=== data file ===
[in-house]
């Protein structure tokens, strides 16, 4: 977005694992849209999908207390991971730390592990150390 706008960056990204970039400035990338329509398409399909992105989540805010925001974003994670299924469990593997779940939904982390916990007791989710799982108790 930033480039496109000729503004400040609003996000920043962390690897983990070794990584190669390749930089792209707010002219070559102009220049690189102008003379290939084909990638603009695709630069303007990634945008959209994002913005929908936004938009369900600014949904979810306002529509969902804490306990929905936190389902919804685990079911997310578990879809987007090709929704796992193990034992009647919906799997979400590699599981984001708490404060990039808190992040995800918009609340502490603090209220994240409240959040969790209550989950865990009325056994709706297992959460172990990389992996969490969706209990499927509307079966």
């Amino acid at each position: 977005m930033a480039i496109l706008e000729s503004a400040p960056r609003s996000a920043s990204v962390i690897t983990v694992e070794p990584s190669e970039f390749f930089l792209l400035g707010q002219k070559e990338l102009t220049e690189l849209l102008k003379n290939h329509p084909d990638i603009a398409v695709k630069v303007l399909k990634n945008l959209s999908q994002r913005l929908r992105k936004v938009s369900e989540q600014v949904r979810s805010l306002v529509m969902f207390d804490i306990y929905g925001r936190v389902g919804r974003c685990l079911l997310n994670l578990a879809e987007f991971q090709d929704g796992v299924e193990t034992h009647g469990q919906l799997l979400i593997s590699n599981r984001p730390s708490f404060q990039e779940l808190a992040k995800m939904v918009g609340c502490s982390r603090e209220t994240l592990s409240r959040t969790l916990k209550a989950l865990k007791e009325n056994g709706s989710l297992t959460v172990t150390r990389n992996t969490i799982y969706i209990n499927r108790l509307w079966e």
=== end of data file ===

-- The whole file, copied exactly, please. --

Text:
[in-house]
């Protein structure tokens, strides 16, 4: 977005694992849209999908207390991971730390592990150390 706008960056990204970039400035990338329509398409399909992105989540805010925001974003994670299924469990593997779940939904982390916990007791989710799982108790 930033480039496109000729503004400040609003996000920043962390690897983990070794990584190669390749930089792209707010002219070559102009220049690189102008003379290939084909990638603009695709630069303007990634945008959209994002913005929908936004938009369900600014949904979810306002529509969902804490306990929905936190389902919804685990079911997310578990879809987007090709929704796992193990034992009647919906799997979400590699599981984001708490404060990039808190992040995800918009609340502490603090209220994240409240959040969790209550989950865990009325056994709706297992959460172990990389992996969490969706209990499927509307079966």
């Amino acid at each position: 977005m930033a480039i496109l706008e000729s503004a400040p960056r609003s996000a920043s990204v962390i690897t983990v694992e070794p990584s190669e970039f390749f930089l792209l400035g707010q002219k070559e990338l102009t220049e690189l849209l102008k003379n290939h329509p084909d990638i603009a398409v695709k630069v303007l399909k990634n945008l959209s999908q994002r913005l929908r992105k936004v938009s369900e989540q600014v949904r979810s805010l306002v529509m969902f207390d804490i306990y929905g925001r936190v389902g919804r974003c685990l079911l997310n994670l578990a879809e987007f991971q090709d929704g796992v299924e193990t034992h009647g469990q919906l799997l979400i593997s590699n599981r984001p730390s708490f404060q990039e779940l808190a992040k995800m939904v918009g609340c502490s982390r603090e209220t994240l592990s409240r959040t969790l916990k209550a989950l865990k007791e009325n056994g709706s989710l297992t959460v172990t150390r990389n992996t969490i799982y969706i209990n499927r108790l509307w079966e």